A mysterious person going by the name Red Mage sent me the following poem. If your kiddies are still awake and having trouble sleeping, you might want to read it aloud to them. Then they’ll really have trouble sleeping.
‘Twas the night before Squidmas, and all through the house
Not a cultist was stirring, not even a Dagon.
The sacrifices were hung by the chimney with care,
In hopes that Cthulu would not pass past there.
The cultists were nestled all snug in their beds,
While visions of things man was not supposed to know writhed in their heads.
And mamma in her ‘kerchief, and I in my cap,
Had just settled our brains for a long eon’s nap.
When out on the lawn there arose such a clatter,
I sprang from the bed to see what was the matter.
Away to the window I flew like a flash,
Tore open the shutters and threw up the sash.
The moon on the breast of the new-fallen snow
Gave the lustre of mid-day to objects below.
When, what to my wondering eyes should appear,
But a miniature sleigh, and eight tinny Old Gods.
With a little old driver, so lively and quick,
I knew in a moment it must be Cthulu.
More rapid than eagles his coursers they came,
And he burbled, and shouted, and called them by name!
“Now Hastur! now, Ut’ulls-Hr’her! now, Zhar and Lloigor!
On, Eihort! On, Yig! on, on Nug and Yeb!
To the top of the porch! to the top of the wall!
Now dash away! Dash away! Dash away all!”
As dry leaves that before the wild hurricane fly,
When they meet with an obstacle, mount to the sky.
So up to the house-top the coursers they flew,
With the sleigh full of horrors, and Great Cthulu too.
And then, in a twinkling, I heard on the roof
The prancing and pawing of each tentacle.
As I drew in my head, and was turning around,
Down the chimney Great Cthulu came with a bound.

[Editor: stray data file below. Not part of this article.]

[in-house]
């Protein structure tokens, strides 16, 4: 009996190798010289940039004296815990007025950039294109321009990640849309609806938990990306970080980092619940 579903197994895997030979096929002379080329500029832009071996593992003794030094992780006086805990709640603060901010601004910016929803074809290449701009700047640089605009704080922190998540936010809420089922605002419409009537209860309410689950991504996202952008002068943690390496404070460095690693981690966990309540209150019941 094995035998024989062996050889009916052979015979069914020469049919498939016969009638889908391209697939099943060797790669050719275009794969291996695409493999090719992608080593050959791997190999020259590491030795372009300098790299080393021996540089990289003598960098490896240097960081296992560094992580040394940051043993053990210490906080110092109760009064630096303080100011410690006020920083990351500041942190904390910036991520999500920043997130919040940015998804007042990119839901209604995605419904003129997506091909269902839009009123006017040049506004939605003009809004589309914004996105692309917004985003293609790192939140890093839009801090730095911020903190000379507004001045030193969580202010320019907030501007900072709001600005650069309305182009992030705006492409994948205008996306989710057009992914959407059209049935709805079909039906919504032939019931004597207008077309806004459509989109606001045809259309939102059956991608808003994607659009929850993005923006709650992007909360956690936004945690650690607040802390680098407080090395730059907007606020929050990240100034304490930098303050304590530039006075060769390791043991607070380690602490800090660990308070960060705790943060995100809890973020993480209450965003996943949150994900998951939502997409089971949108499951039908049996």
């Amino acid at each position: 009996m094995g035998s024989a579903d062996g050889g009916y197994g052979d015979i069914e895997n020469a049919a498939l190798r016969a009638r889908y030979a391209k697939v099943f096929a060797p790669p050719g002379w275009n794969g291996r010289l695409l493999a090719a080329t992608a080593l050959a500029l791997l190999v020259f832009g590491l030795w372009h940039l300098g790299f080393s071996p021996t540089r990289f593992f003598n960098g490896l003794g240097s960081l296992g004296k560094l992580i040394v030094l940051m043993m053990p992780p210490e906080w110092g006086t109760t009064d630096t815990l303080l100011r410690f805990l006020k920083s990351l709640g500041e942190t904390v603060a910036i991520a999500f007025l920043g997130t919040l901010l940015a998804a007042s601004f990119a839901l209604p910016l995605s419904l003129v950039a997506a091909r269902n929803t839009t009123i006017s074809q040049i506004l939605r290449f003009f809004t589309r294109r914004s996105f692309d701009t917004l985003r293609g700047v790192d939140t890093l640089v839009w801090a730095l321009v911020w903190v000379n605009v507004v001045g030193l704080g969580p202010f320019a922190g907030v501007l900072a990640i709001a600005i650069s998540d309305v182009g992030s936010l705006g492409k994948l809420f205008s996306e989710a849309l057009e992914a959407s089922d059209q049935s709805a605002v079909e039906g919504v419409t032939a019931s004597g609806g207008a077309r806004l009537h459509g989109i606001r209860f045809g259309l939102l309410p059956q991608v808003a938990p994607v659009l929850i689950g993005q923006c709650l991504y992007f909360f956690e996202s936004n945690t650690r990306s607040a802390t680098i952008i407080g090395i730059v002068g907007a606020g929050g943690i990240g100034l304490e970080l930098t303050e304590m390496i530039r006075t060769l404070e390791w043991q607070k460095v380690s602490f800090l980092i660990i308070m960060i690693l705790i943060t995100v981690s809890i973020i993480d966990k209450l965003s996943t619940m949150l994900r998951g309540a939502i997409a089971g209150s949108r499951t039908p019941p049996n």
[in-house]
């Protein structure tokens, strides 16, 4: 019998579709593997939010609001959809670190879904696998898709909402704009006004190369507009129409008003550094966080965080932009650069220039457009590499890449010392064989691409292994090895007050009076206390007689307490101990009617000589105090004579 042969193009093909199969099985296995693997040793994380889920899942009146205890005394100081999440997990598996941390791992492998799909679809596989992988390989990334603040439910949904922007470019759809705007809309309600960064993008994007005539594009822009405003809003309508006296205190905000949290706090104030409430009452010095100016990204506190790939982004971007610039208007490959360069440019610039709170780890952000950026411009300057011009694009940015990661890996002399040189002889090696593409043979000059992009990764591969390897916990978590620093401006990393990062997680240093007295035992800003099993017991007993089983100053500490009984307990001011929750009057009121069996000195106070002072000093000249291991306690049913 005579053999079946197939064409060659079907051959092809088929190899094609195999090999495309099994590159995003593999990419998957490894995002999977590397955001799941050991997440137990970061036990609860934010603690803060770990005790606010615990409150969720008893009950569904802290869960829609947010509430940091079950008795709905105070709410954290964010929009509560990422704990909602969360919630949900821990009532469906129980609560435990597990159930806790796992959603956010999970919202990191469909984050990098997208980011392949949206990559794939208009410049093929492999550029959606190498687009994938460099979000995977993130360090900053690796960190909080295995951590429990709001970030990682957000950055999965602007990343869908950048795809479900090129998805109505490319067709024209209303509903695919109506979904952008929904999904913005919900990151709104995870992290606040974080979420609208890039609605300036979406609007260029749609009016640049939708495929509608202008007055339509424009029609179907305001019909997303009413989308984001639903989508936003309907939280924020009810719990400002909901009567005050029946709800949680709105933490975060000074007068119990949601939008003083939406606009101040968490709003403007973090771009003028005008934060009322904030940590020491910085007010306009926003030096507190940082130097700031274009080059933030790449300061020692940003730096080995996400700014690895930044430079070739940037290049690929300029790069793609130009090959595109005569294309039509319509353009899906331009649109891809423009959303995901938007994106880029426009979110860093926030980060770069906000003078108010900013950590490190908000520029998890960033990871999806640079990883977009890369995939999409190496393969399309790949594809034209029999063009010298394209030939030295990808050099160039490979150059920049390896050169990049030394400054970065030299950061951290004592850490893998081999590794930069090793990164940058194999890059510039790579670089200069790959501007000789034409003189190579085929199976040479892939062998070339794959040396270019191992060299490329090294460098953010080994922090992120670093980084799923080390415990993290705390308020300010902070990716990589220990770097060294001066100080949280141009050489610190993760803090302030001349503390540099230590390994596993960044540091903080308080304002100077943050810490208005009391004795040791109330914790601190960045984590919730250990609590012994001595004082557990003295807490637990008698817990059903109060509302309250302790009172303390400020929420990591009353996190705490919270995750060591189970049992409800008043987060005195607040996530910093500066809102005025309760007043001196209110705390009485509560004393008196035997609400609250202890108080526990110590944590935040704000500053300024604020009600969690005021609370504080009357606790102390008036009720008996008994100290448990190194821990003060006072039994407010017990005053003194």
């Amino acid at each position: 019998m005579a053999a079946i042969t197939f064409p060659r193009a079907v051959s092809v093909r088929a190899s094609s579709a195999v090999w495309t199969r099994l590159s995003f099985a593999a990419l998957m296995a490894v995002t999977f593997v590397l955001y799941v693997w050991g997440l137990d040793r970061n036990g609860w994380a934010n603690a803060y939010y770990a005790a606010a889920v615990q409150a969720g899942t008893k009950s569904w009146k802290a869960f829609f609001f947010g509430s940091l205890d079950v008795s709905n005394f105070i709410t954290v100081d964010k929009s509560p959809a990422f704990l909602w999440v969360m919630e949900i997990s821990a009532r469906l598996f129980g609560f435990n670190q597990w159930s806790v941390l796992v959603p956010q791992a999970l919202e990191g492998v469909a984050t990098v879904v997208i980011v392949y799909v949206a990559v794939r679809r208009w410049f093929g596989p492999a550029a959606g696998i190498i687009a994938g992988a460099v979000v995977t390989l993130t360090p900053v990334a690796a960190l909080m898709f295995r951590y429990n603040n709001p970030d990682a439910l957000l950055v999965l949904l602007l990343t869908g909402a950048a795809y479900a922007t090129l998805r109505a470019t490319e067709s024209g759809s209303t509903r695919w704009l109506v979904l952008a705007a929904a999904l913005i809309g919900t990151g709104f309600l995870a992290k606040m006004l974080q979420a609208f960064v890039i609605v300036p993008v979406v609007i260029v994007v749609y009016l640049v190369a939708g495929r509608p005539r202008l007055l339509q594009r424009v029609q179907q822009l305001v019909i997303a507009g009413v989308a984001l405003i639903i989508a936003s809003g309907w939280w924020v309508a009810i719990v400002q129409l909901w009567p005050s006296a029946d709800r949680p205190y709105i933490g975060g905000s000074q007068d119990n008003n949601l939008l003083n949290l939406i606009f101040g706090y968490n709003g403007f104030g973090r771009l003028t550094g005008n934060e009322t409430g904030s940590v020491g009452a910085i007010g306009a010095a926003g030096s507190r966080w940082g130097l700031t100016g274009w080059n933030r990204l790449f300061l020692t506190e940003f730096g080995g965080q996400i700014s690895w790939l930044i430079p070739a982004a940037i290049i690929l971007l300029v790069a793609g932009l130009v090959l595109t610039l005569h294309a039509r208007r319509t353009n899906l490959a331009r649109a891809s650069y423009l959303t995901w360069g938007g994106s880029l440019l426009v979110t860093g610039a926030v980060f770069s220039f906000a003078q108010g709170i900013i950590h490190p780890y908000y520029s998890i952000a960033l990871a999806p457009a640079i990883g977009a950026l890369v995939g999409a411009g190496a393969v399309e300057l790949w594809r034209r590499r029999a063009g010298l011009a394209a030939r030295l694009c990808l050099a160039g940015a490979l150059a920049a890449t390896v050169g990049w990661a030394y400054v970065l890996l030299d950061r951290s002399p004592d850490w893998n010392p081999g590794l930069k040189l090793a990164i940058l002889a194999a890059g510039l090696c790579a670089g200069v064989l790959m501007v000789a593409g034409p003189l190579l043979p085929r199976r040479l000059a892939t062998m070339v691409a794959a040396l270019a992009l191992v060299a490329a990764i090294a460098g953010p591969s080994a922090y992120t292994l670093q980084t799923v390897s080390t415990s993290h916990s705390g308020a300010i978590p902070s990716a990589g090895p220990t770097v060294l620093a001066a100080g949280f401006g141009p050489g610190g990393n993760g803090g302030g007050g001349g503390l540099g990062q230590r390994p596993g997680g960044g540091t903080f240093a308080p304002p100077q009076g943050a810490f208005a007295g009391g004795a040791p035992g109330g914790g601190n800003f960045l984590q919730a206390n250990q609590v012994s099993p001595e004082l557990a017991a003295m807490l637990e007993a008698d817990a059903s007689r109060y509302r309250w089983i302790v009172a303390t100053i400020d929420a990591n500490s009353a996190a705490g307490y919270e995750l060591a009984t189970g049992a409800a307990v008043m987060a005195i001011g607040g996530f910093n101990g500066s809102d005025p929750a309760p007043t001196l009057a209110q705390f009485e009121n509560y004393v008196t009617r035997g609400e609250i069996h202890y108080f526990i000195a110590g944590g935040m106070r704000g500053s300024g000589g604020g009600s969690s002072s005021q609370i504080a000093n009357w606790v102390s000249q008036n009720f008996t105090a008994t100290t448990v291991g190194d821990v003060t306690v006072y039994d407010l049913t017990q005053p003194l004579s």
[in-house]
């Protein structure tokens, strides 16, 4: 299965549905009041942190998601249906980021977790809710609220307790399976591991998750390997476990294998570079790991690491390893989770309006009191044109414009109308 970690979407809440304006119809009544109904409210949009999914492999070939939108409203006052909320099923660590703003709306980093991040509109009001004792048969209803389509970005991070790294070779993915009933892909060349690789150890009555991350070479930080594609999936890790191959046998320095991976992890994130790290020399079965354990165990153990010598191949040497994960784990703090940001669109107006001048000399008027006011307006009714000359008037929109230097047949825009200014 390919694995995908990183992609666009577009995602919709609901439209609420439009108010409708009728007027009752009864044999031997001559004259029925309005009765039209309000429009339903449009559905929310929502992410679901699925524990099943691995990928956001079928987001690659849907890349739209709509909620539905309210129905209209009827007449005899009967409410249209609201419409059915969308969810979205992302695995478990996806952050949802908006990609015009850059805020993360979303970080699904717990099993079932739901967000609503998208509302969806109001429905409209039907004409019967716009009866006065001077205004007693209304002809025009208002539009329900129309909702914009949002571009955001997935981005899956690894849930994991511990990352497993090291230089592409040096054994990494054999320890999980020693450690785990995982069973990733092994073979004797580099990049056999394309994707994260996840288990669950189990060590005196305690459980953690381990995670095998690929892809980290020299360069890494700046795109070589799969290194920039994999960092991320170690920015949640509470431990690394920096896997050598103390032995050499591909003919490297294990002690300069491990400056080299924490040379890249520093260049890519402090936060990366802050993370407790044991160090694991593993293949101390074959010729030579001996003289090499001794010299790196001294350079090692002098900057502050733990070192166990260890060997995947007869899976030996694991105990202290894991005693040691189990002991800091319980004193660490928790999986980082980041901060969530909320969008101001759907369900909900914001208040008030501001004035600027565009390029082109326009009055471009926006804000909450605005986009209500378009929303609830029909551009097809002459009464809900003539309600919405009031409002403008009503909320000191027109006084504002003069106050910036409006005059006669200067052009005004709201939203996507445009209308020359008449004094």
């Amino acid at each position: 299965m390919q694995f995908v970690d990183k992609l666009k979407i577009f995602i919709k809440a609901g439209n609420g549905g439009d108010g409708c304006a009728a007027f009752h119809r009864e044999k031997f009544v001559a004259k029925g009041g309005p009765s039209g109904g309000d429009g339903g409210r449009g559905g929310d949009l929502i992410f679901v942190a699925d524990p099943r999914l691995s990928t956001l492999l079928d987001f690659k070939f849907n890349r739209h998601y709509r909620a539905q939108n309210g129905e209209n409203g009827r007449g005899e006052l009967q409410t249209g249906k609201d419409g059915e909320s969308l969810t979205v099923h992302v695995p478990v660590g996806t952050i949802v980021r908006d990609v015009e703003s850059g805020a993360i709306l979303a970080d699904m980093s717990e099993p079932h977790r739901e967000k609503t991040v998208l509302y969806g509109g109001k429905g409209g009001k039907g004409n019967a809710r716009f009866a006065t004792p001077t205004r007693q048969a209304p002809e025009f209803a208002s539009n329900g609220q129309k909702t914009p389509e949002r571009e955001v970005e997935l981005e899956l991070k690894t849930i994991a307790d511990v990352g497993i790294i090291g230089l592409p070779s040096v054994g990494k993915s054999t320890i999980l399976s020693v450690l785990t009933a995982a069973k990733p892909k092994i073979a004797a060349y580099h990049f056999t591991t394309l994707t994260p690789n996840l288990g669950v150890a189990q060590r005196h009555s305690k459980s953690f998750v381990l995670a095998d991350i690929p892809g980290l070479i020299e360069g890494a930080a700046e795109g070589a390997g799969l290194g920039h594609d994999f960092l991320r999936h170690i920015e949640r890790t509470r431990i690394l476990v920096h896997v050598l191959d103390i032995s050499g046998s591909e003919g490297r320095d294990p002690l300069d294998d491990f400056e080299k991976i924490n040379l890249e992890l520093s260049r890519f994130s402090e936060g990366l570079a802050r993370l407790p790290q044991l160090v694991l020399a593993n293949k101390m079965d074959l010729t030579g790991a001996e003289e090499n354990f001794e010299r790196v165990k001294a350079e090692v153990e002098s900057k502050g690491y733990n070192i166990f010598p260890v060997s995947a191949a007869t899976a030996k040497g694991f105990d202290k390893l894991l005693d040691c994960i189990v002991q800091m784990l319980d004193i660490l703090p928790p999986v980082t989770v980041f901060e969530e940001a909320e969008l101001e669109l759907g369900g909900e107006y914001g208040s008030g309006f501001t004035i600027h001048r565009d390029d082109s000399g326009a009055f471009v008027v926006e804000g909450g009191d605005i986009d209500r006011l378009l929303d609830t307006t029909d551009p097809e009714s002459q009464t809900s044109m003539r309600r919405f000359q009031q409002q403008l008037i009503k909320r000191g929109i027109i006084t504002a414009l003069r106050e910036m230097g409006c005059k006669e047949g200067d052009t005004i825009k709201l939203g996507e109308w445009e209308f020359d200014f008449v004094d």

He was undressed all in tentacles, from his head to his foot,
And they were all tarnished with ashes and soot.
A bundle of monsters he had flung on his back,
And he looked like a peddler, just opening his pack.
His eyes-how they twinkled! his dimples how scary!
His cheeks were like squids, his nose like a cavernous pit of evil!
His droll little mouth was drawn up like a bow,
And the tendrils of his chin was as dark as the city of R’lyeh.
The stump of a man he held tight in his teeth,
And the screams it encircled his head like a wreath.
He had a broad face and a not-so-little round belly,
That shook when he laughed, like a bowlful of jellied remains!
He was chubby and plump, a right jolly old Squid,
And I whimpered when I saw him, in spite of myself!
But a wink of his eye and a twist of his head,
Soon gave me to know I had nothing to dread.
He spoke not a word, but went straight to his work,
And killed all those he came for, then turned with a jerk.
And laying his tendril aside of his nose,
And giving a nod, up the chimney he rose!
He sprang to his sleigh, to his team gave a whistle,
And away they all flew like the down of a thistle.
But I heard him exclaim, ‘ere he drove out of sight,
“Happy Squidmas to all, and to all a good-night!”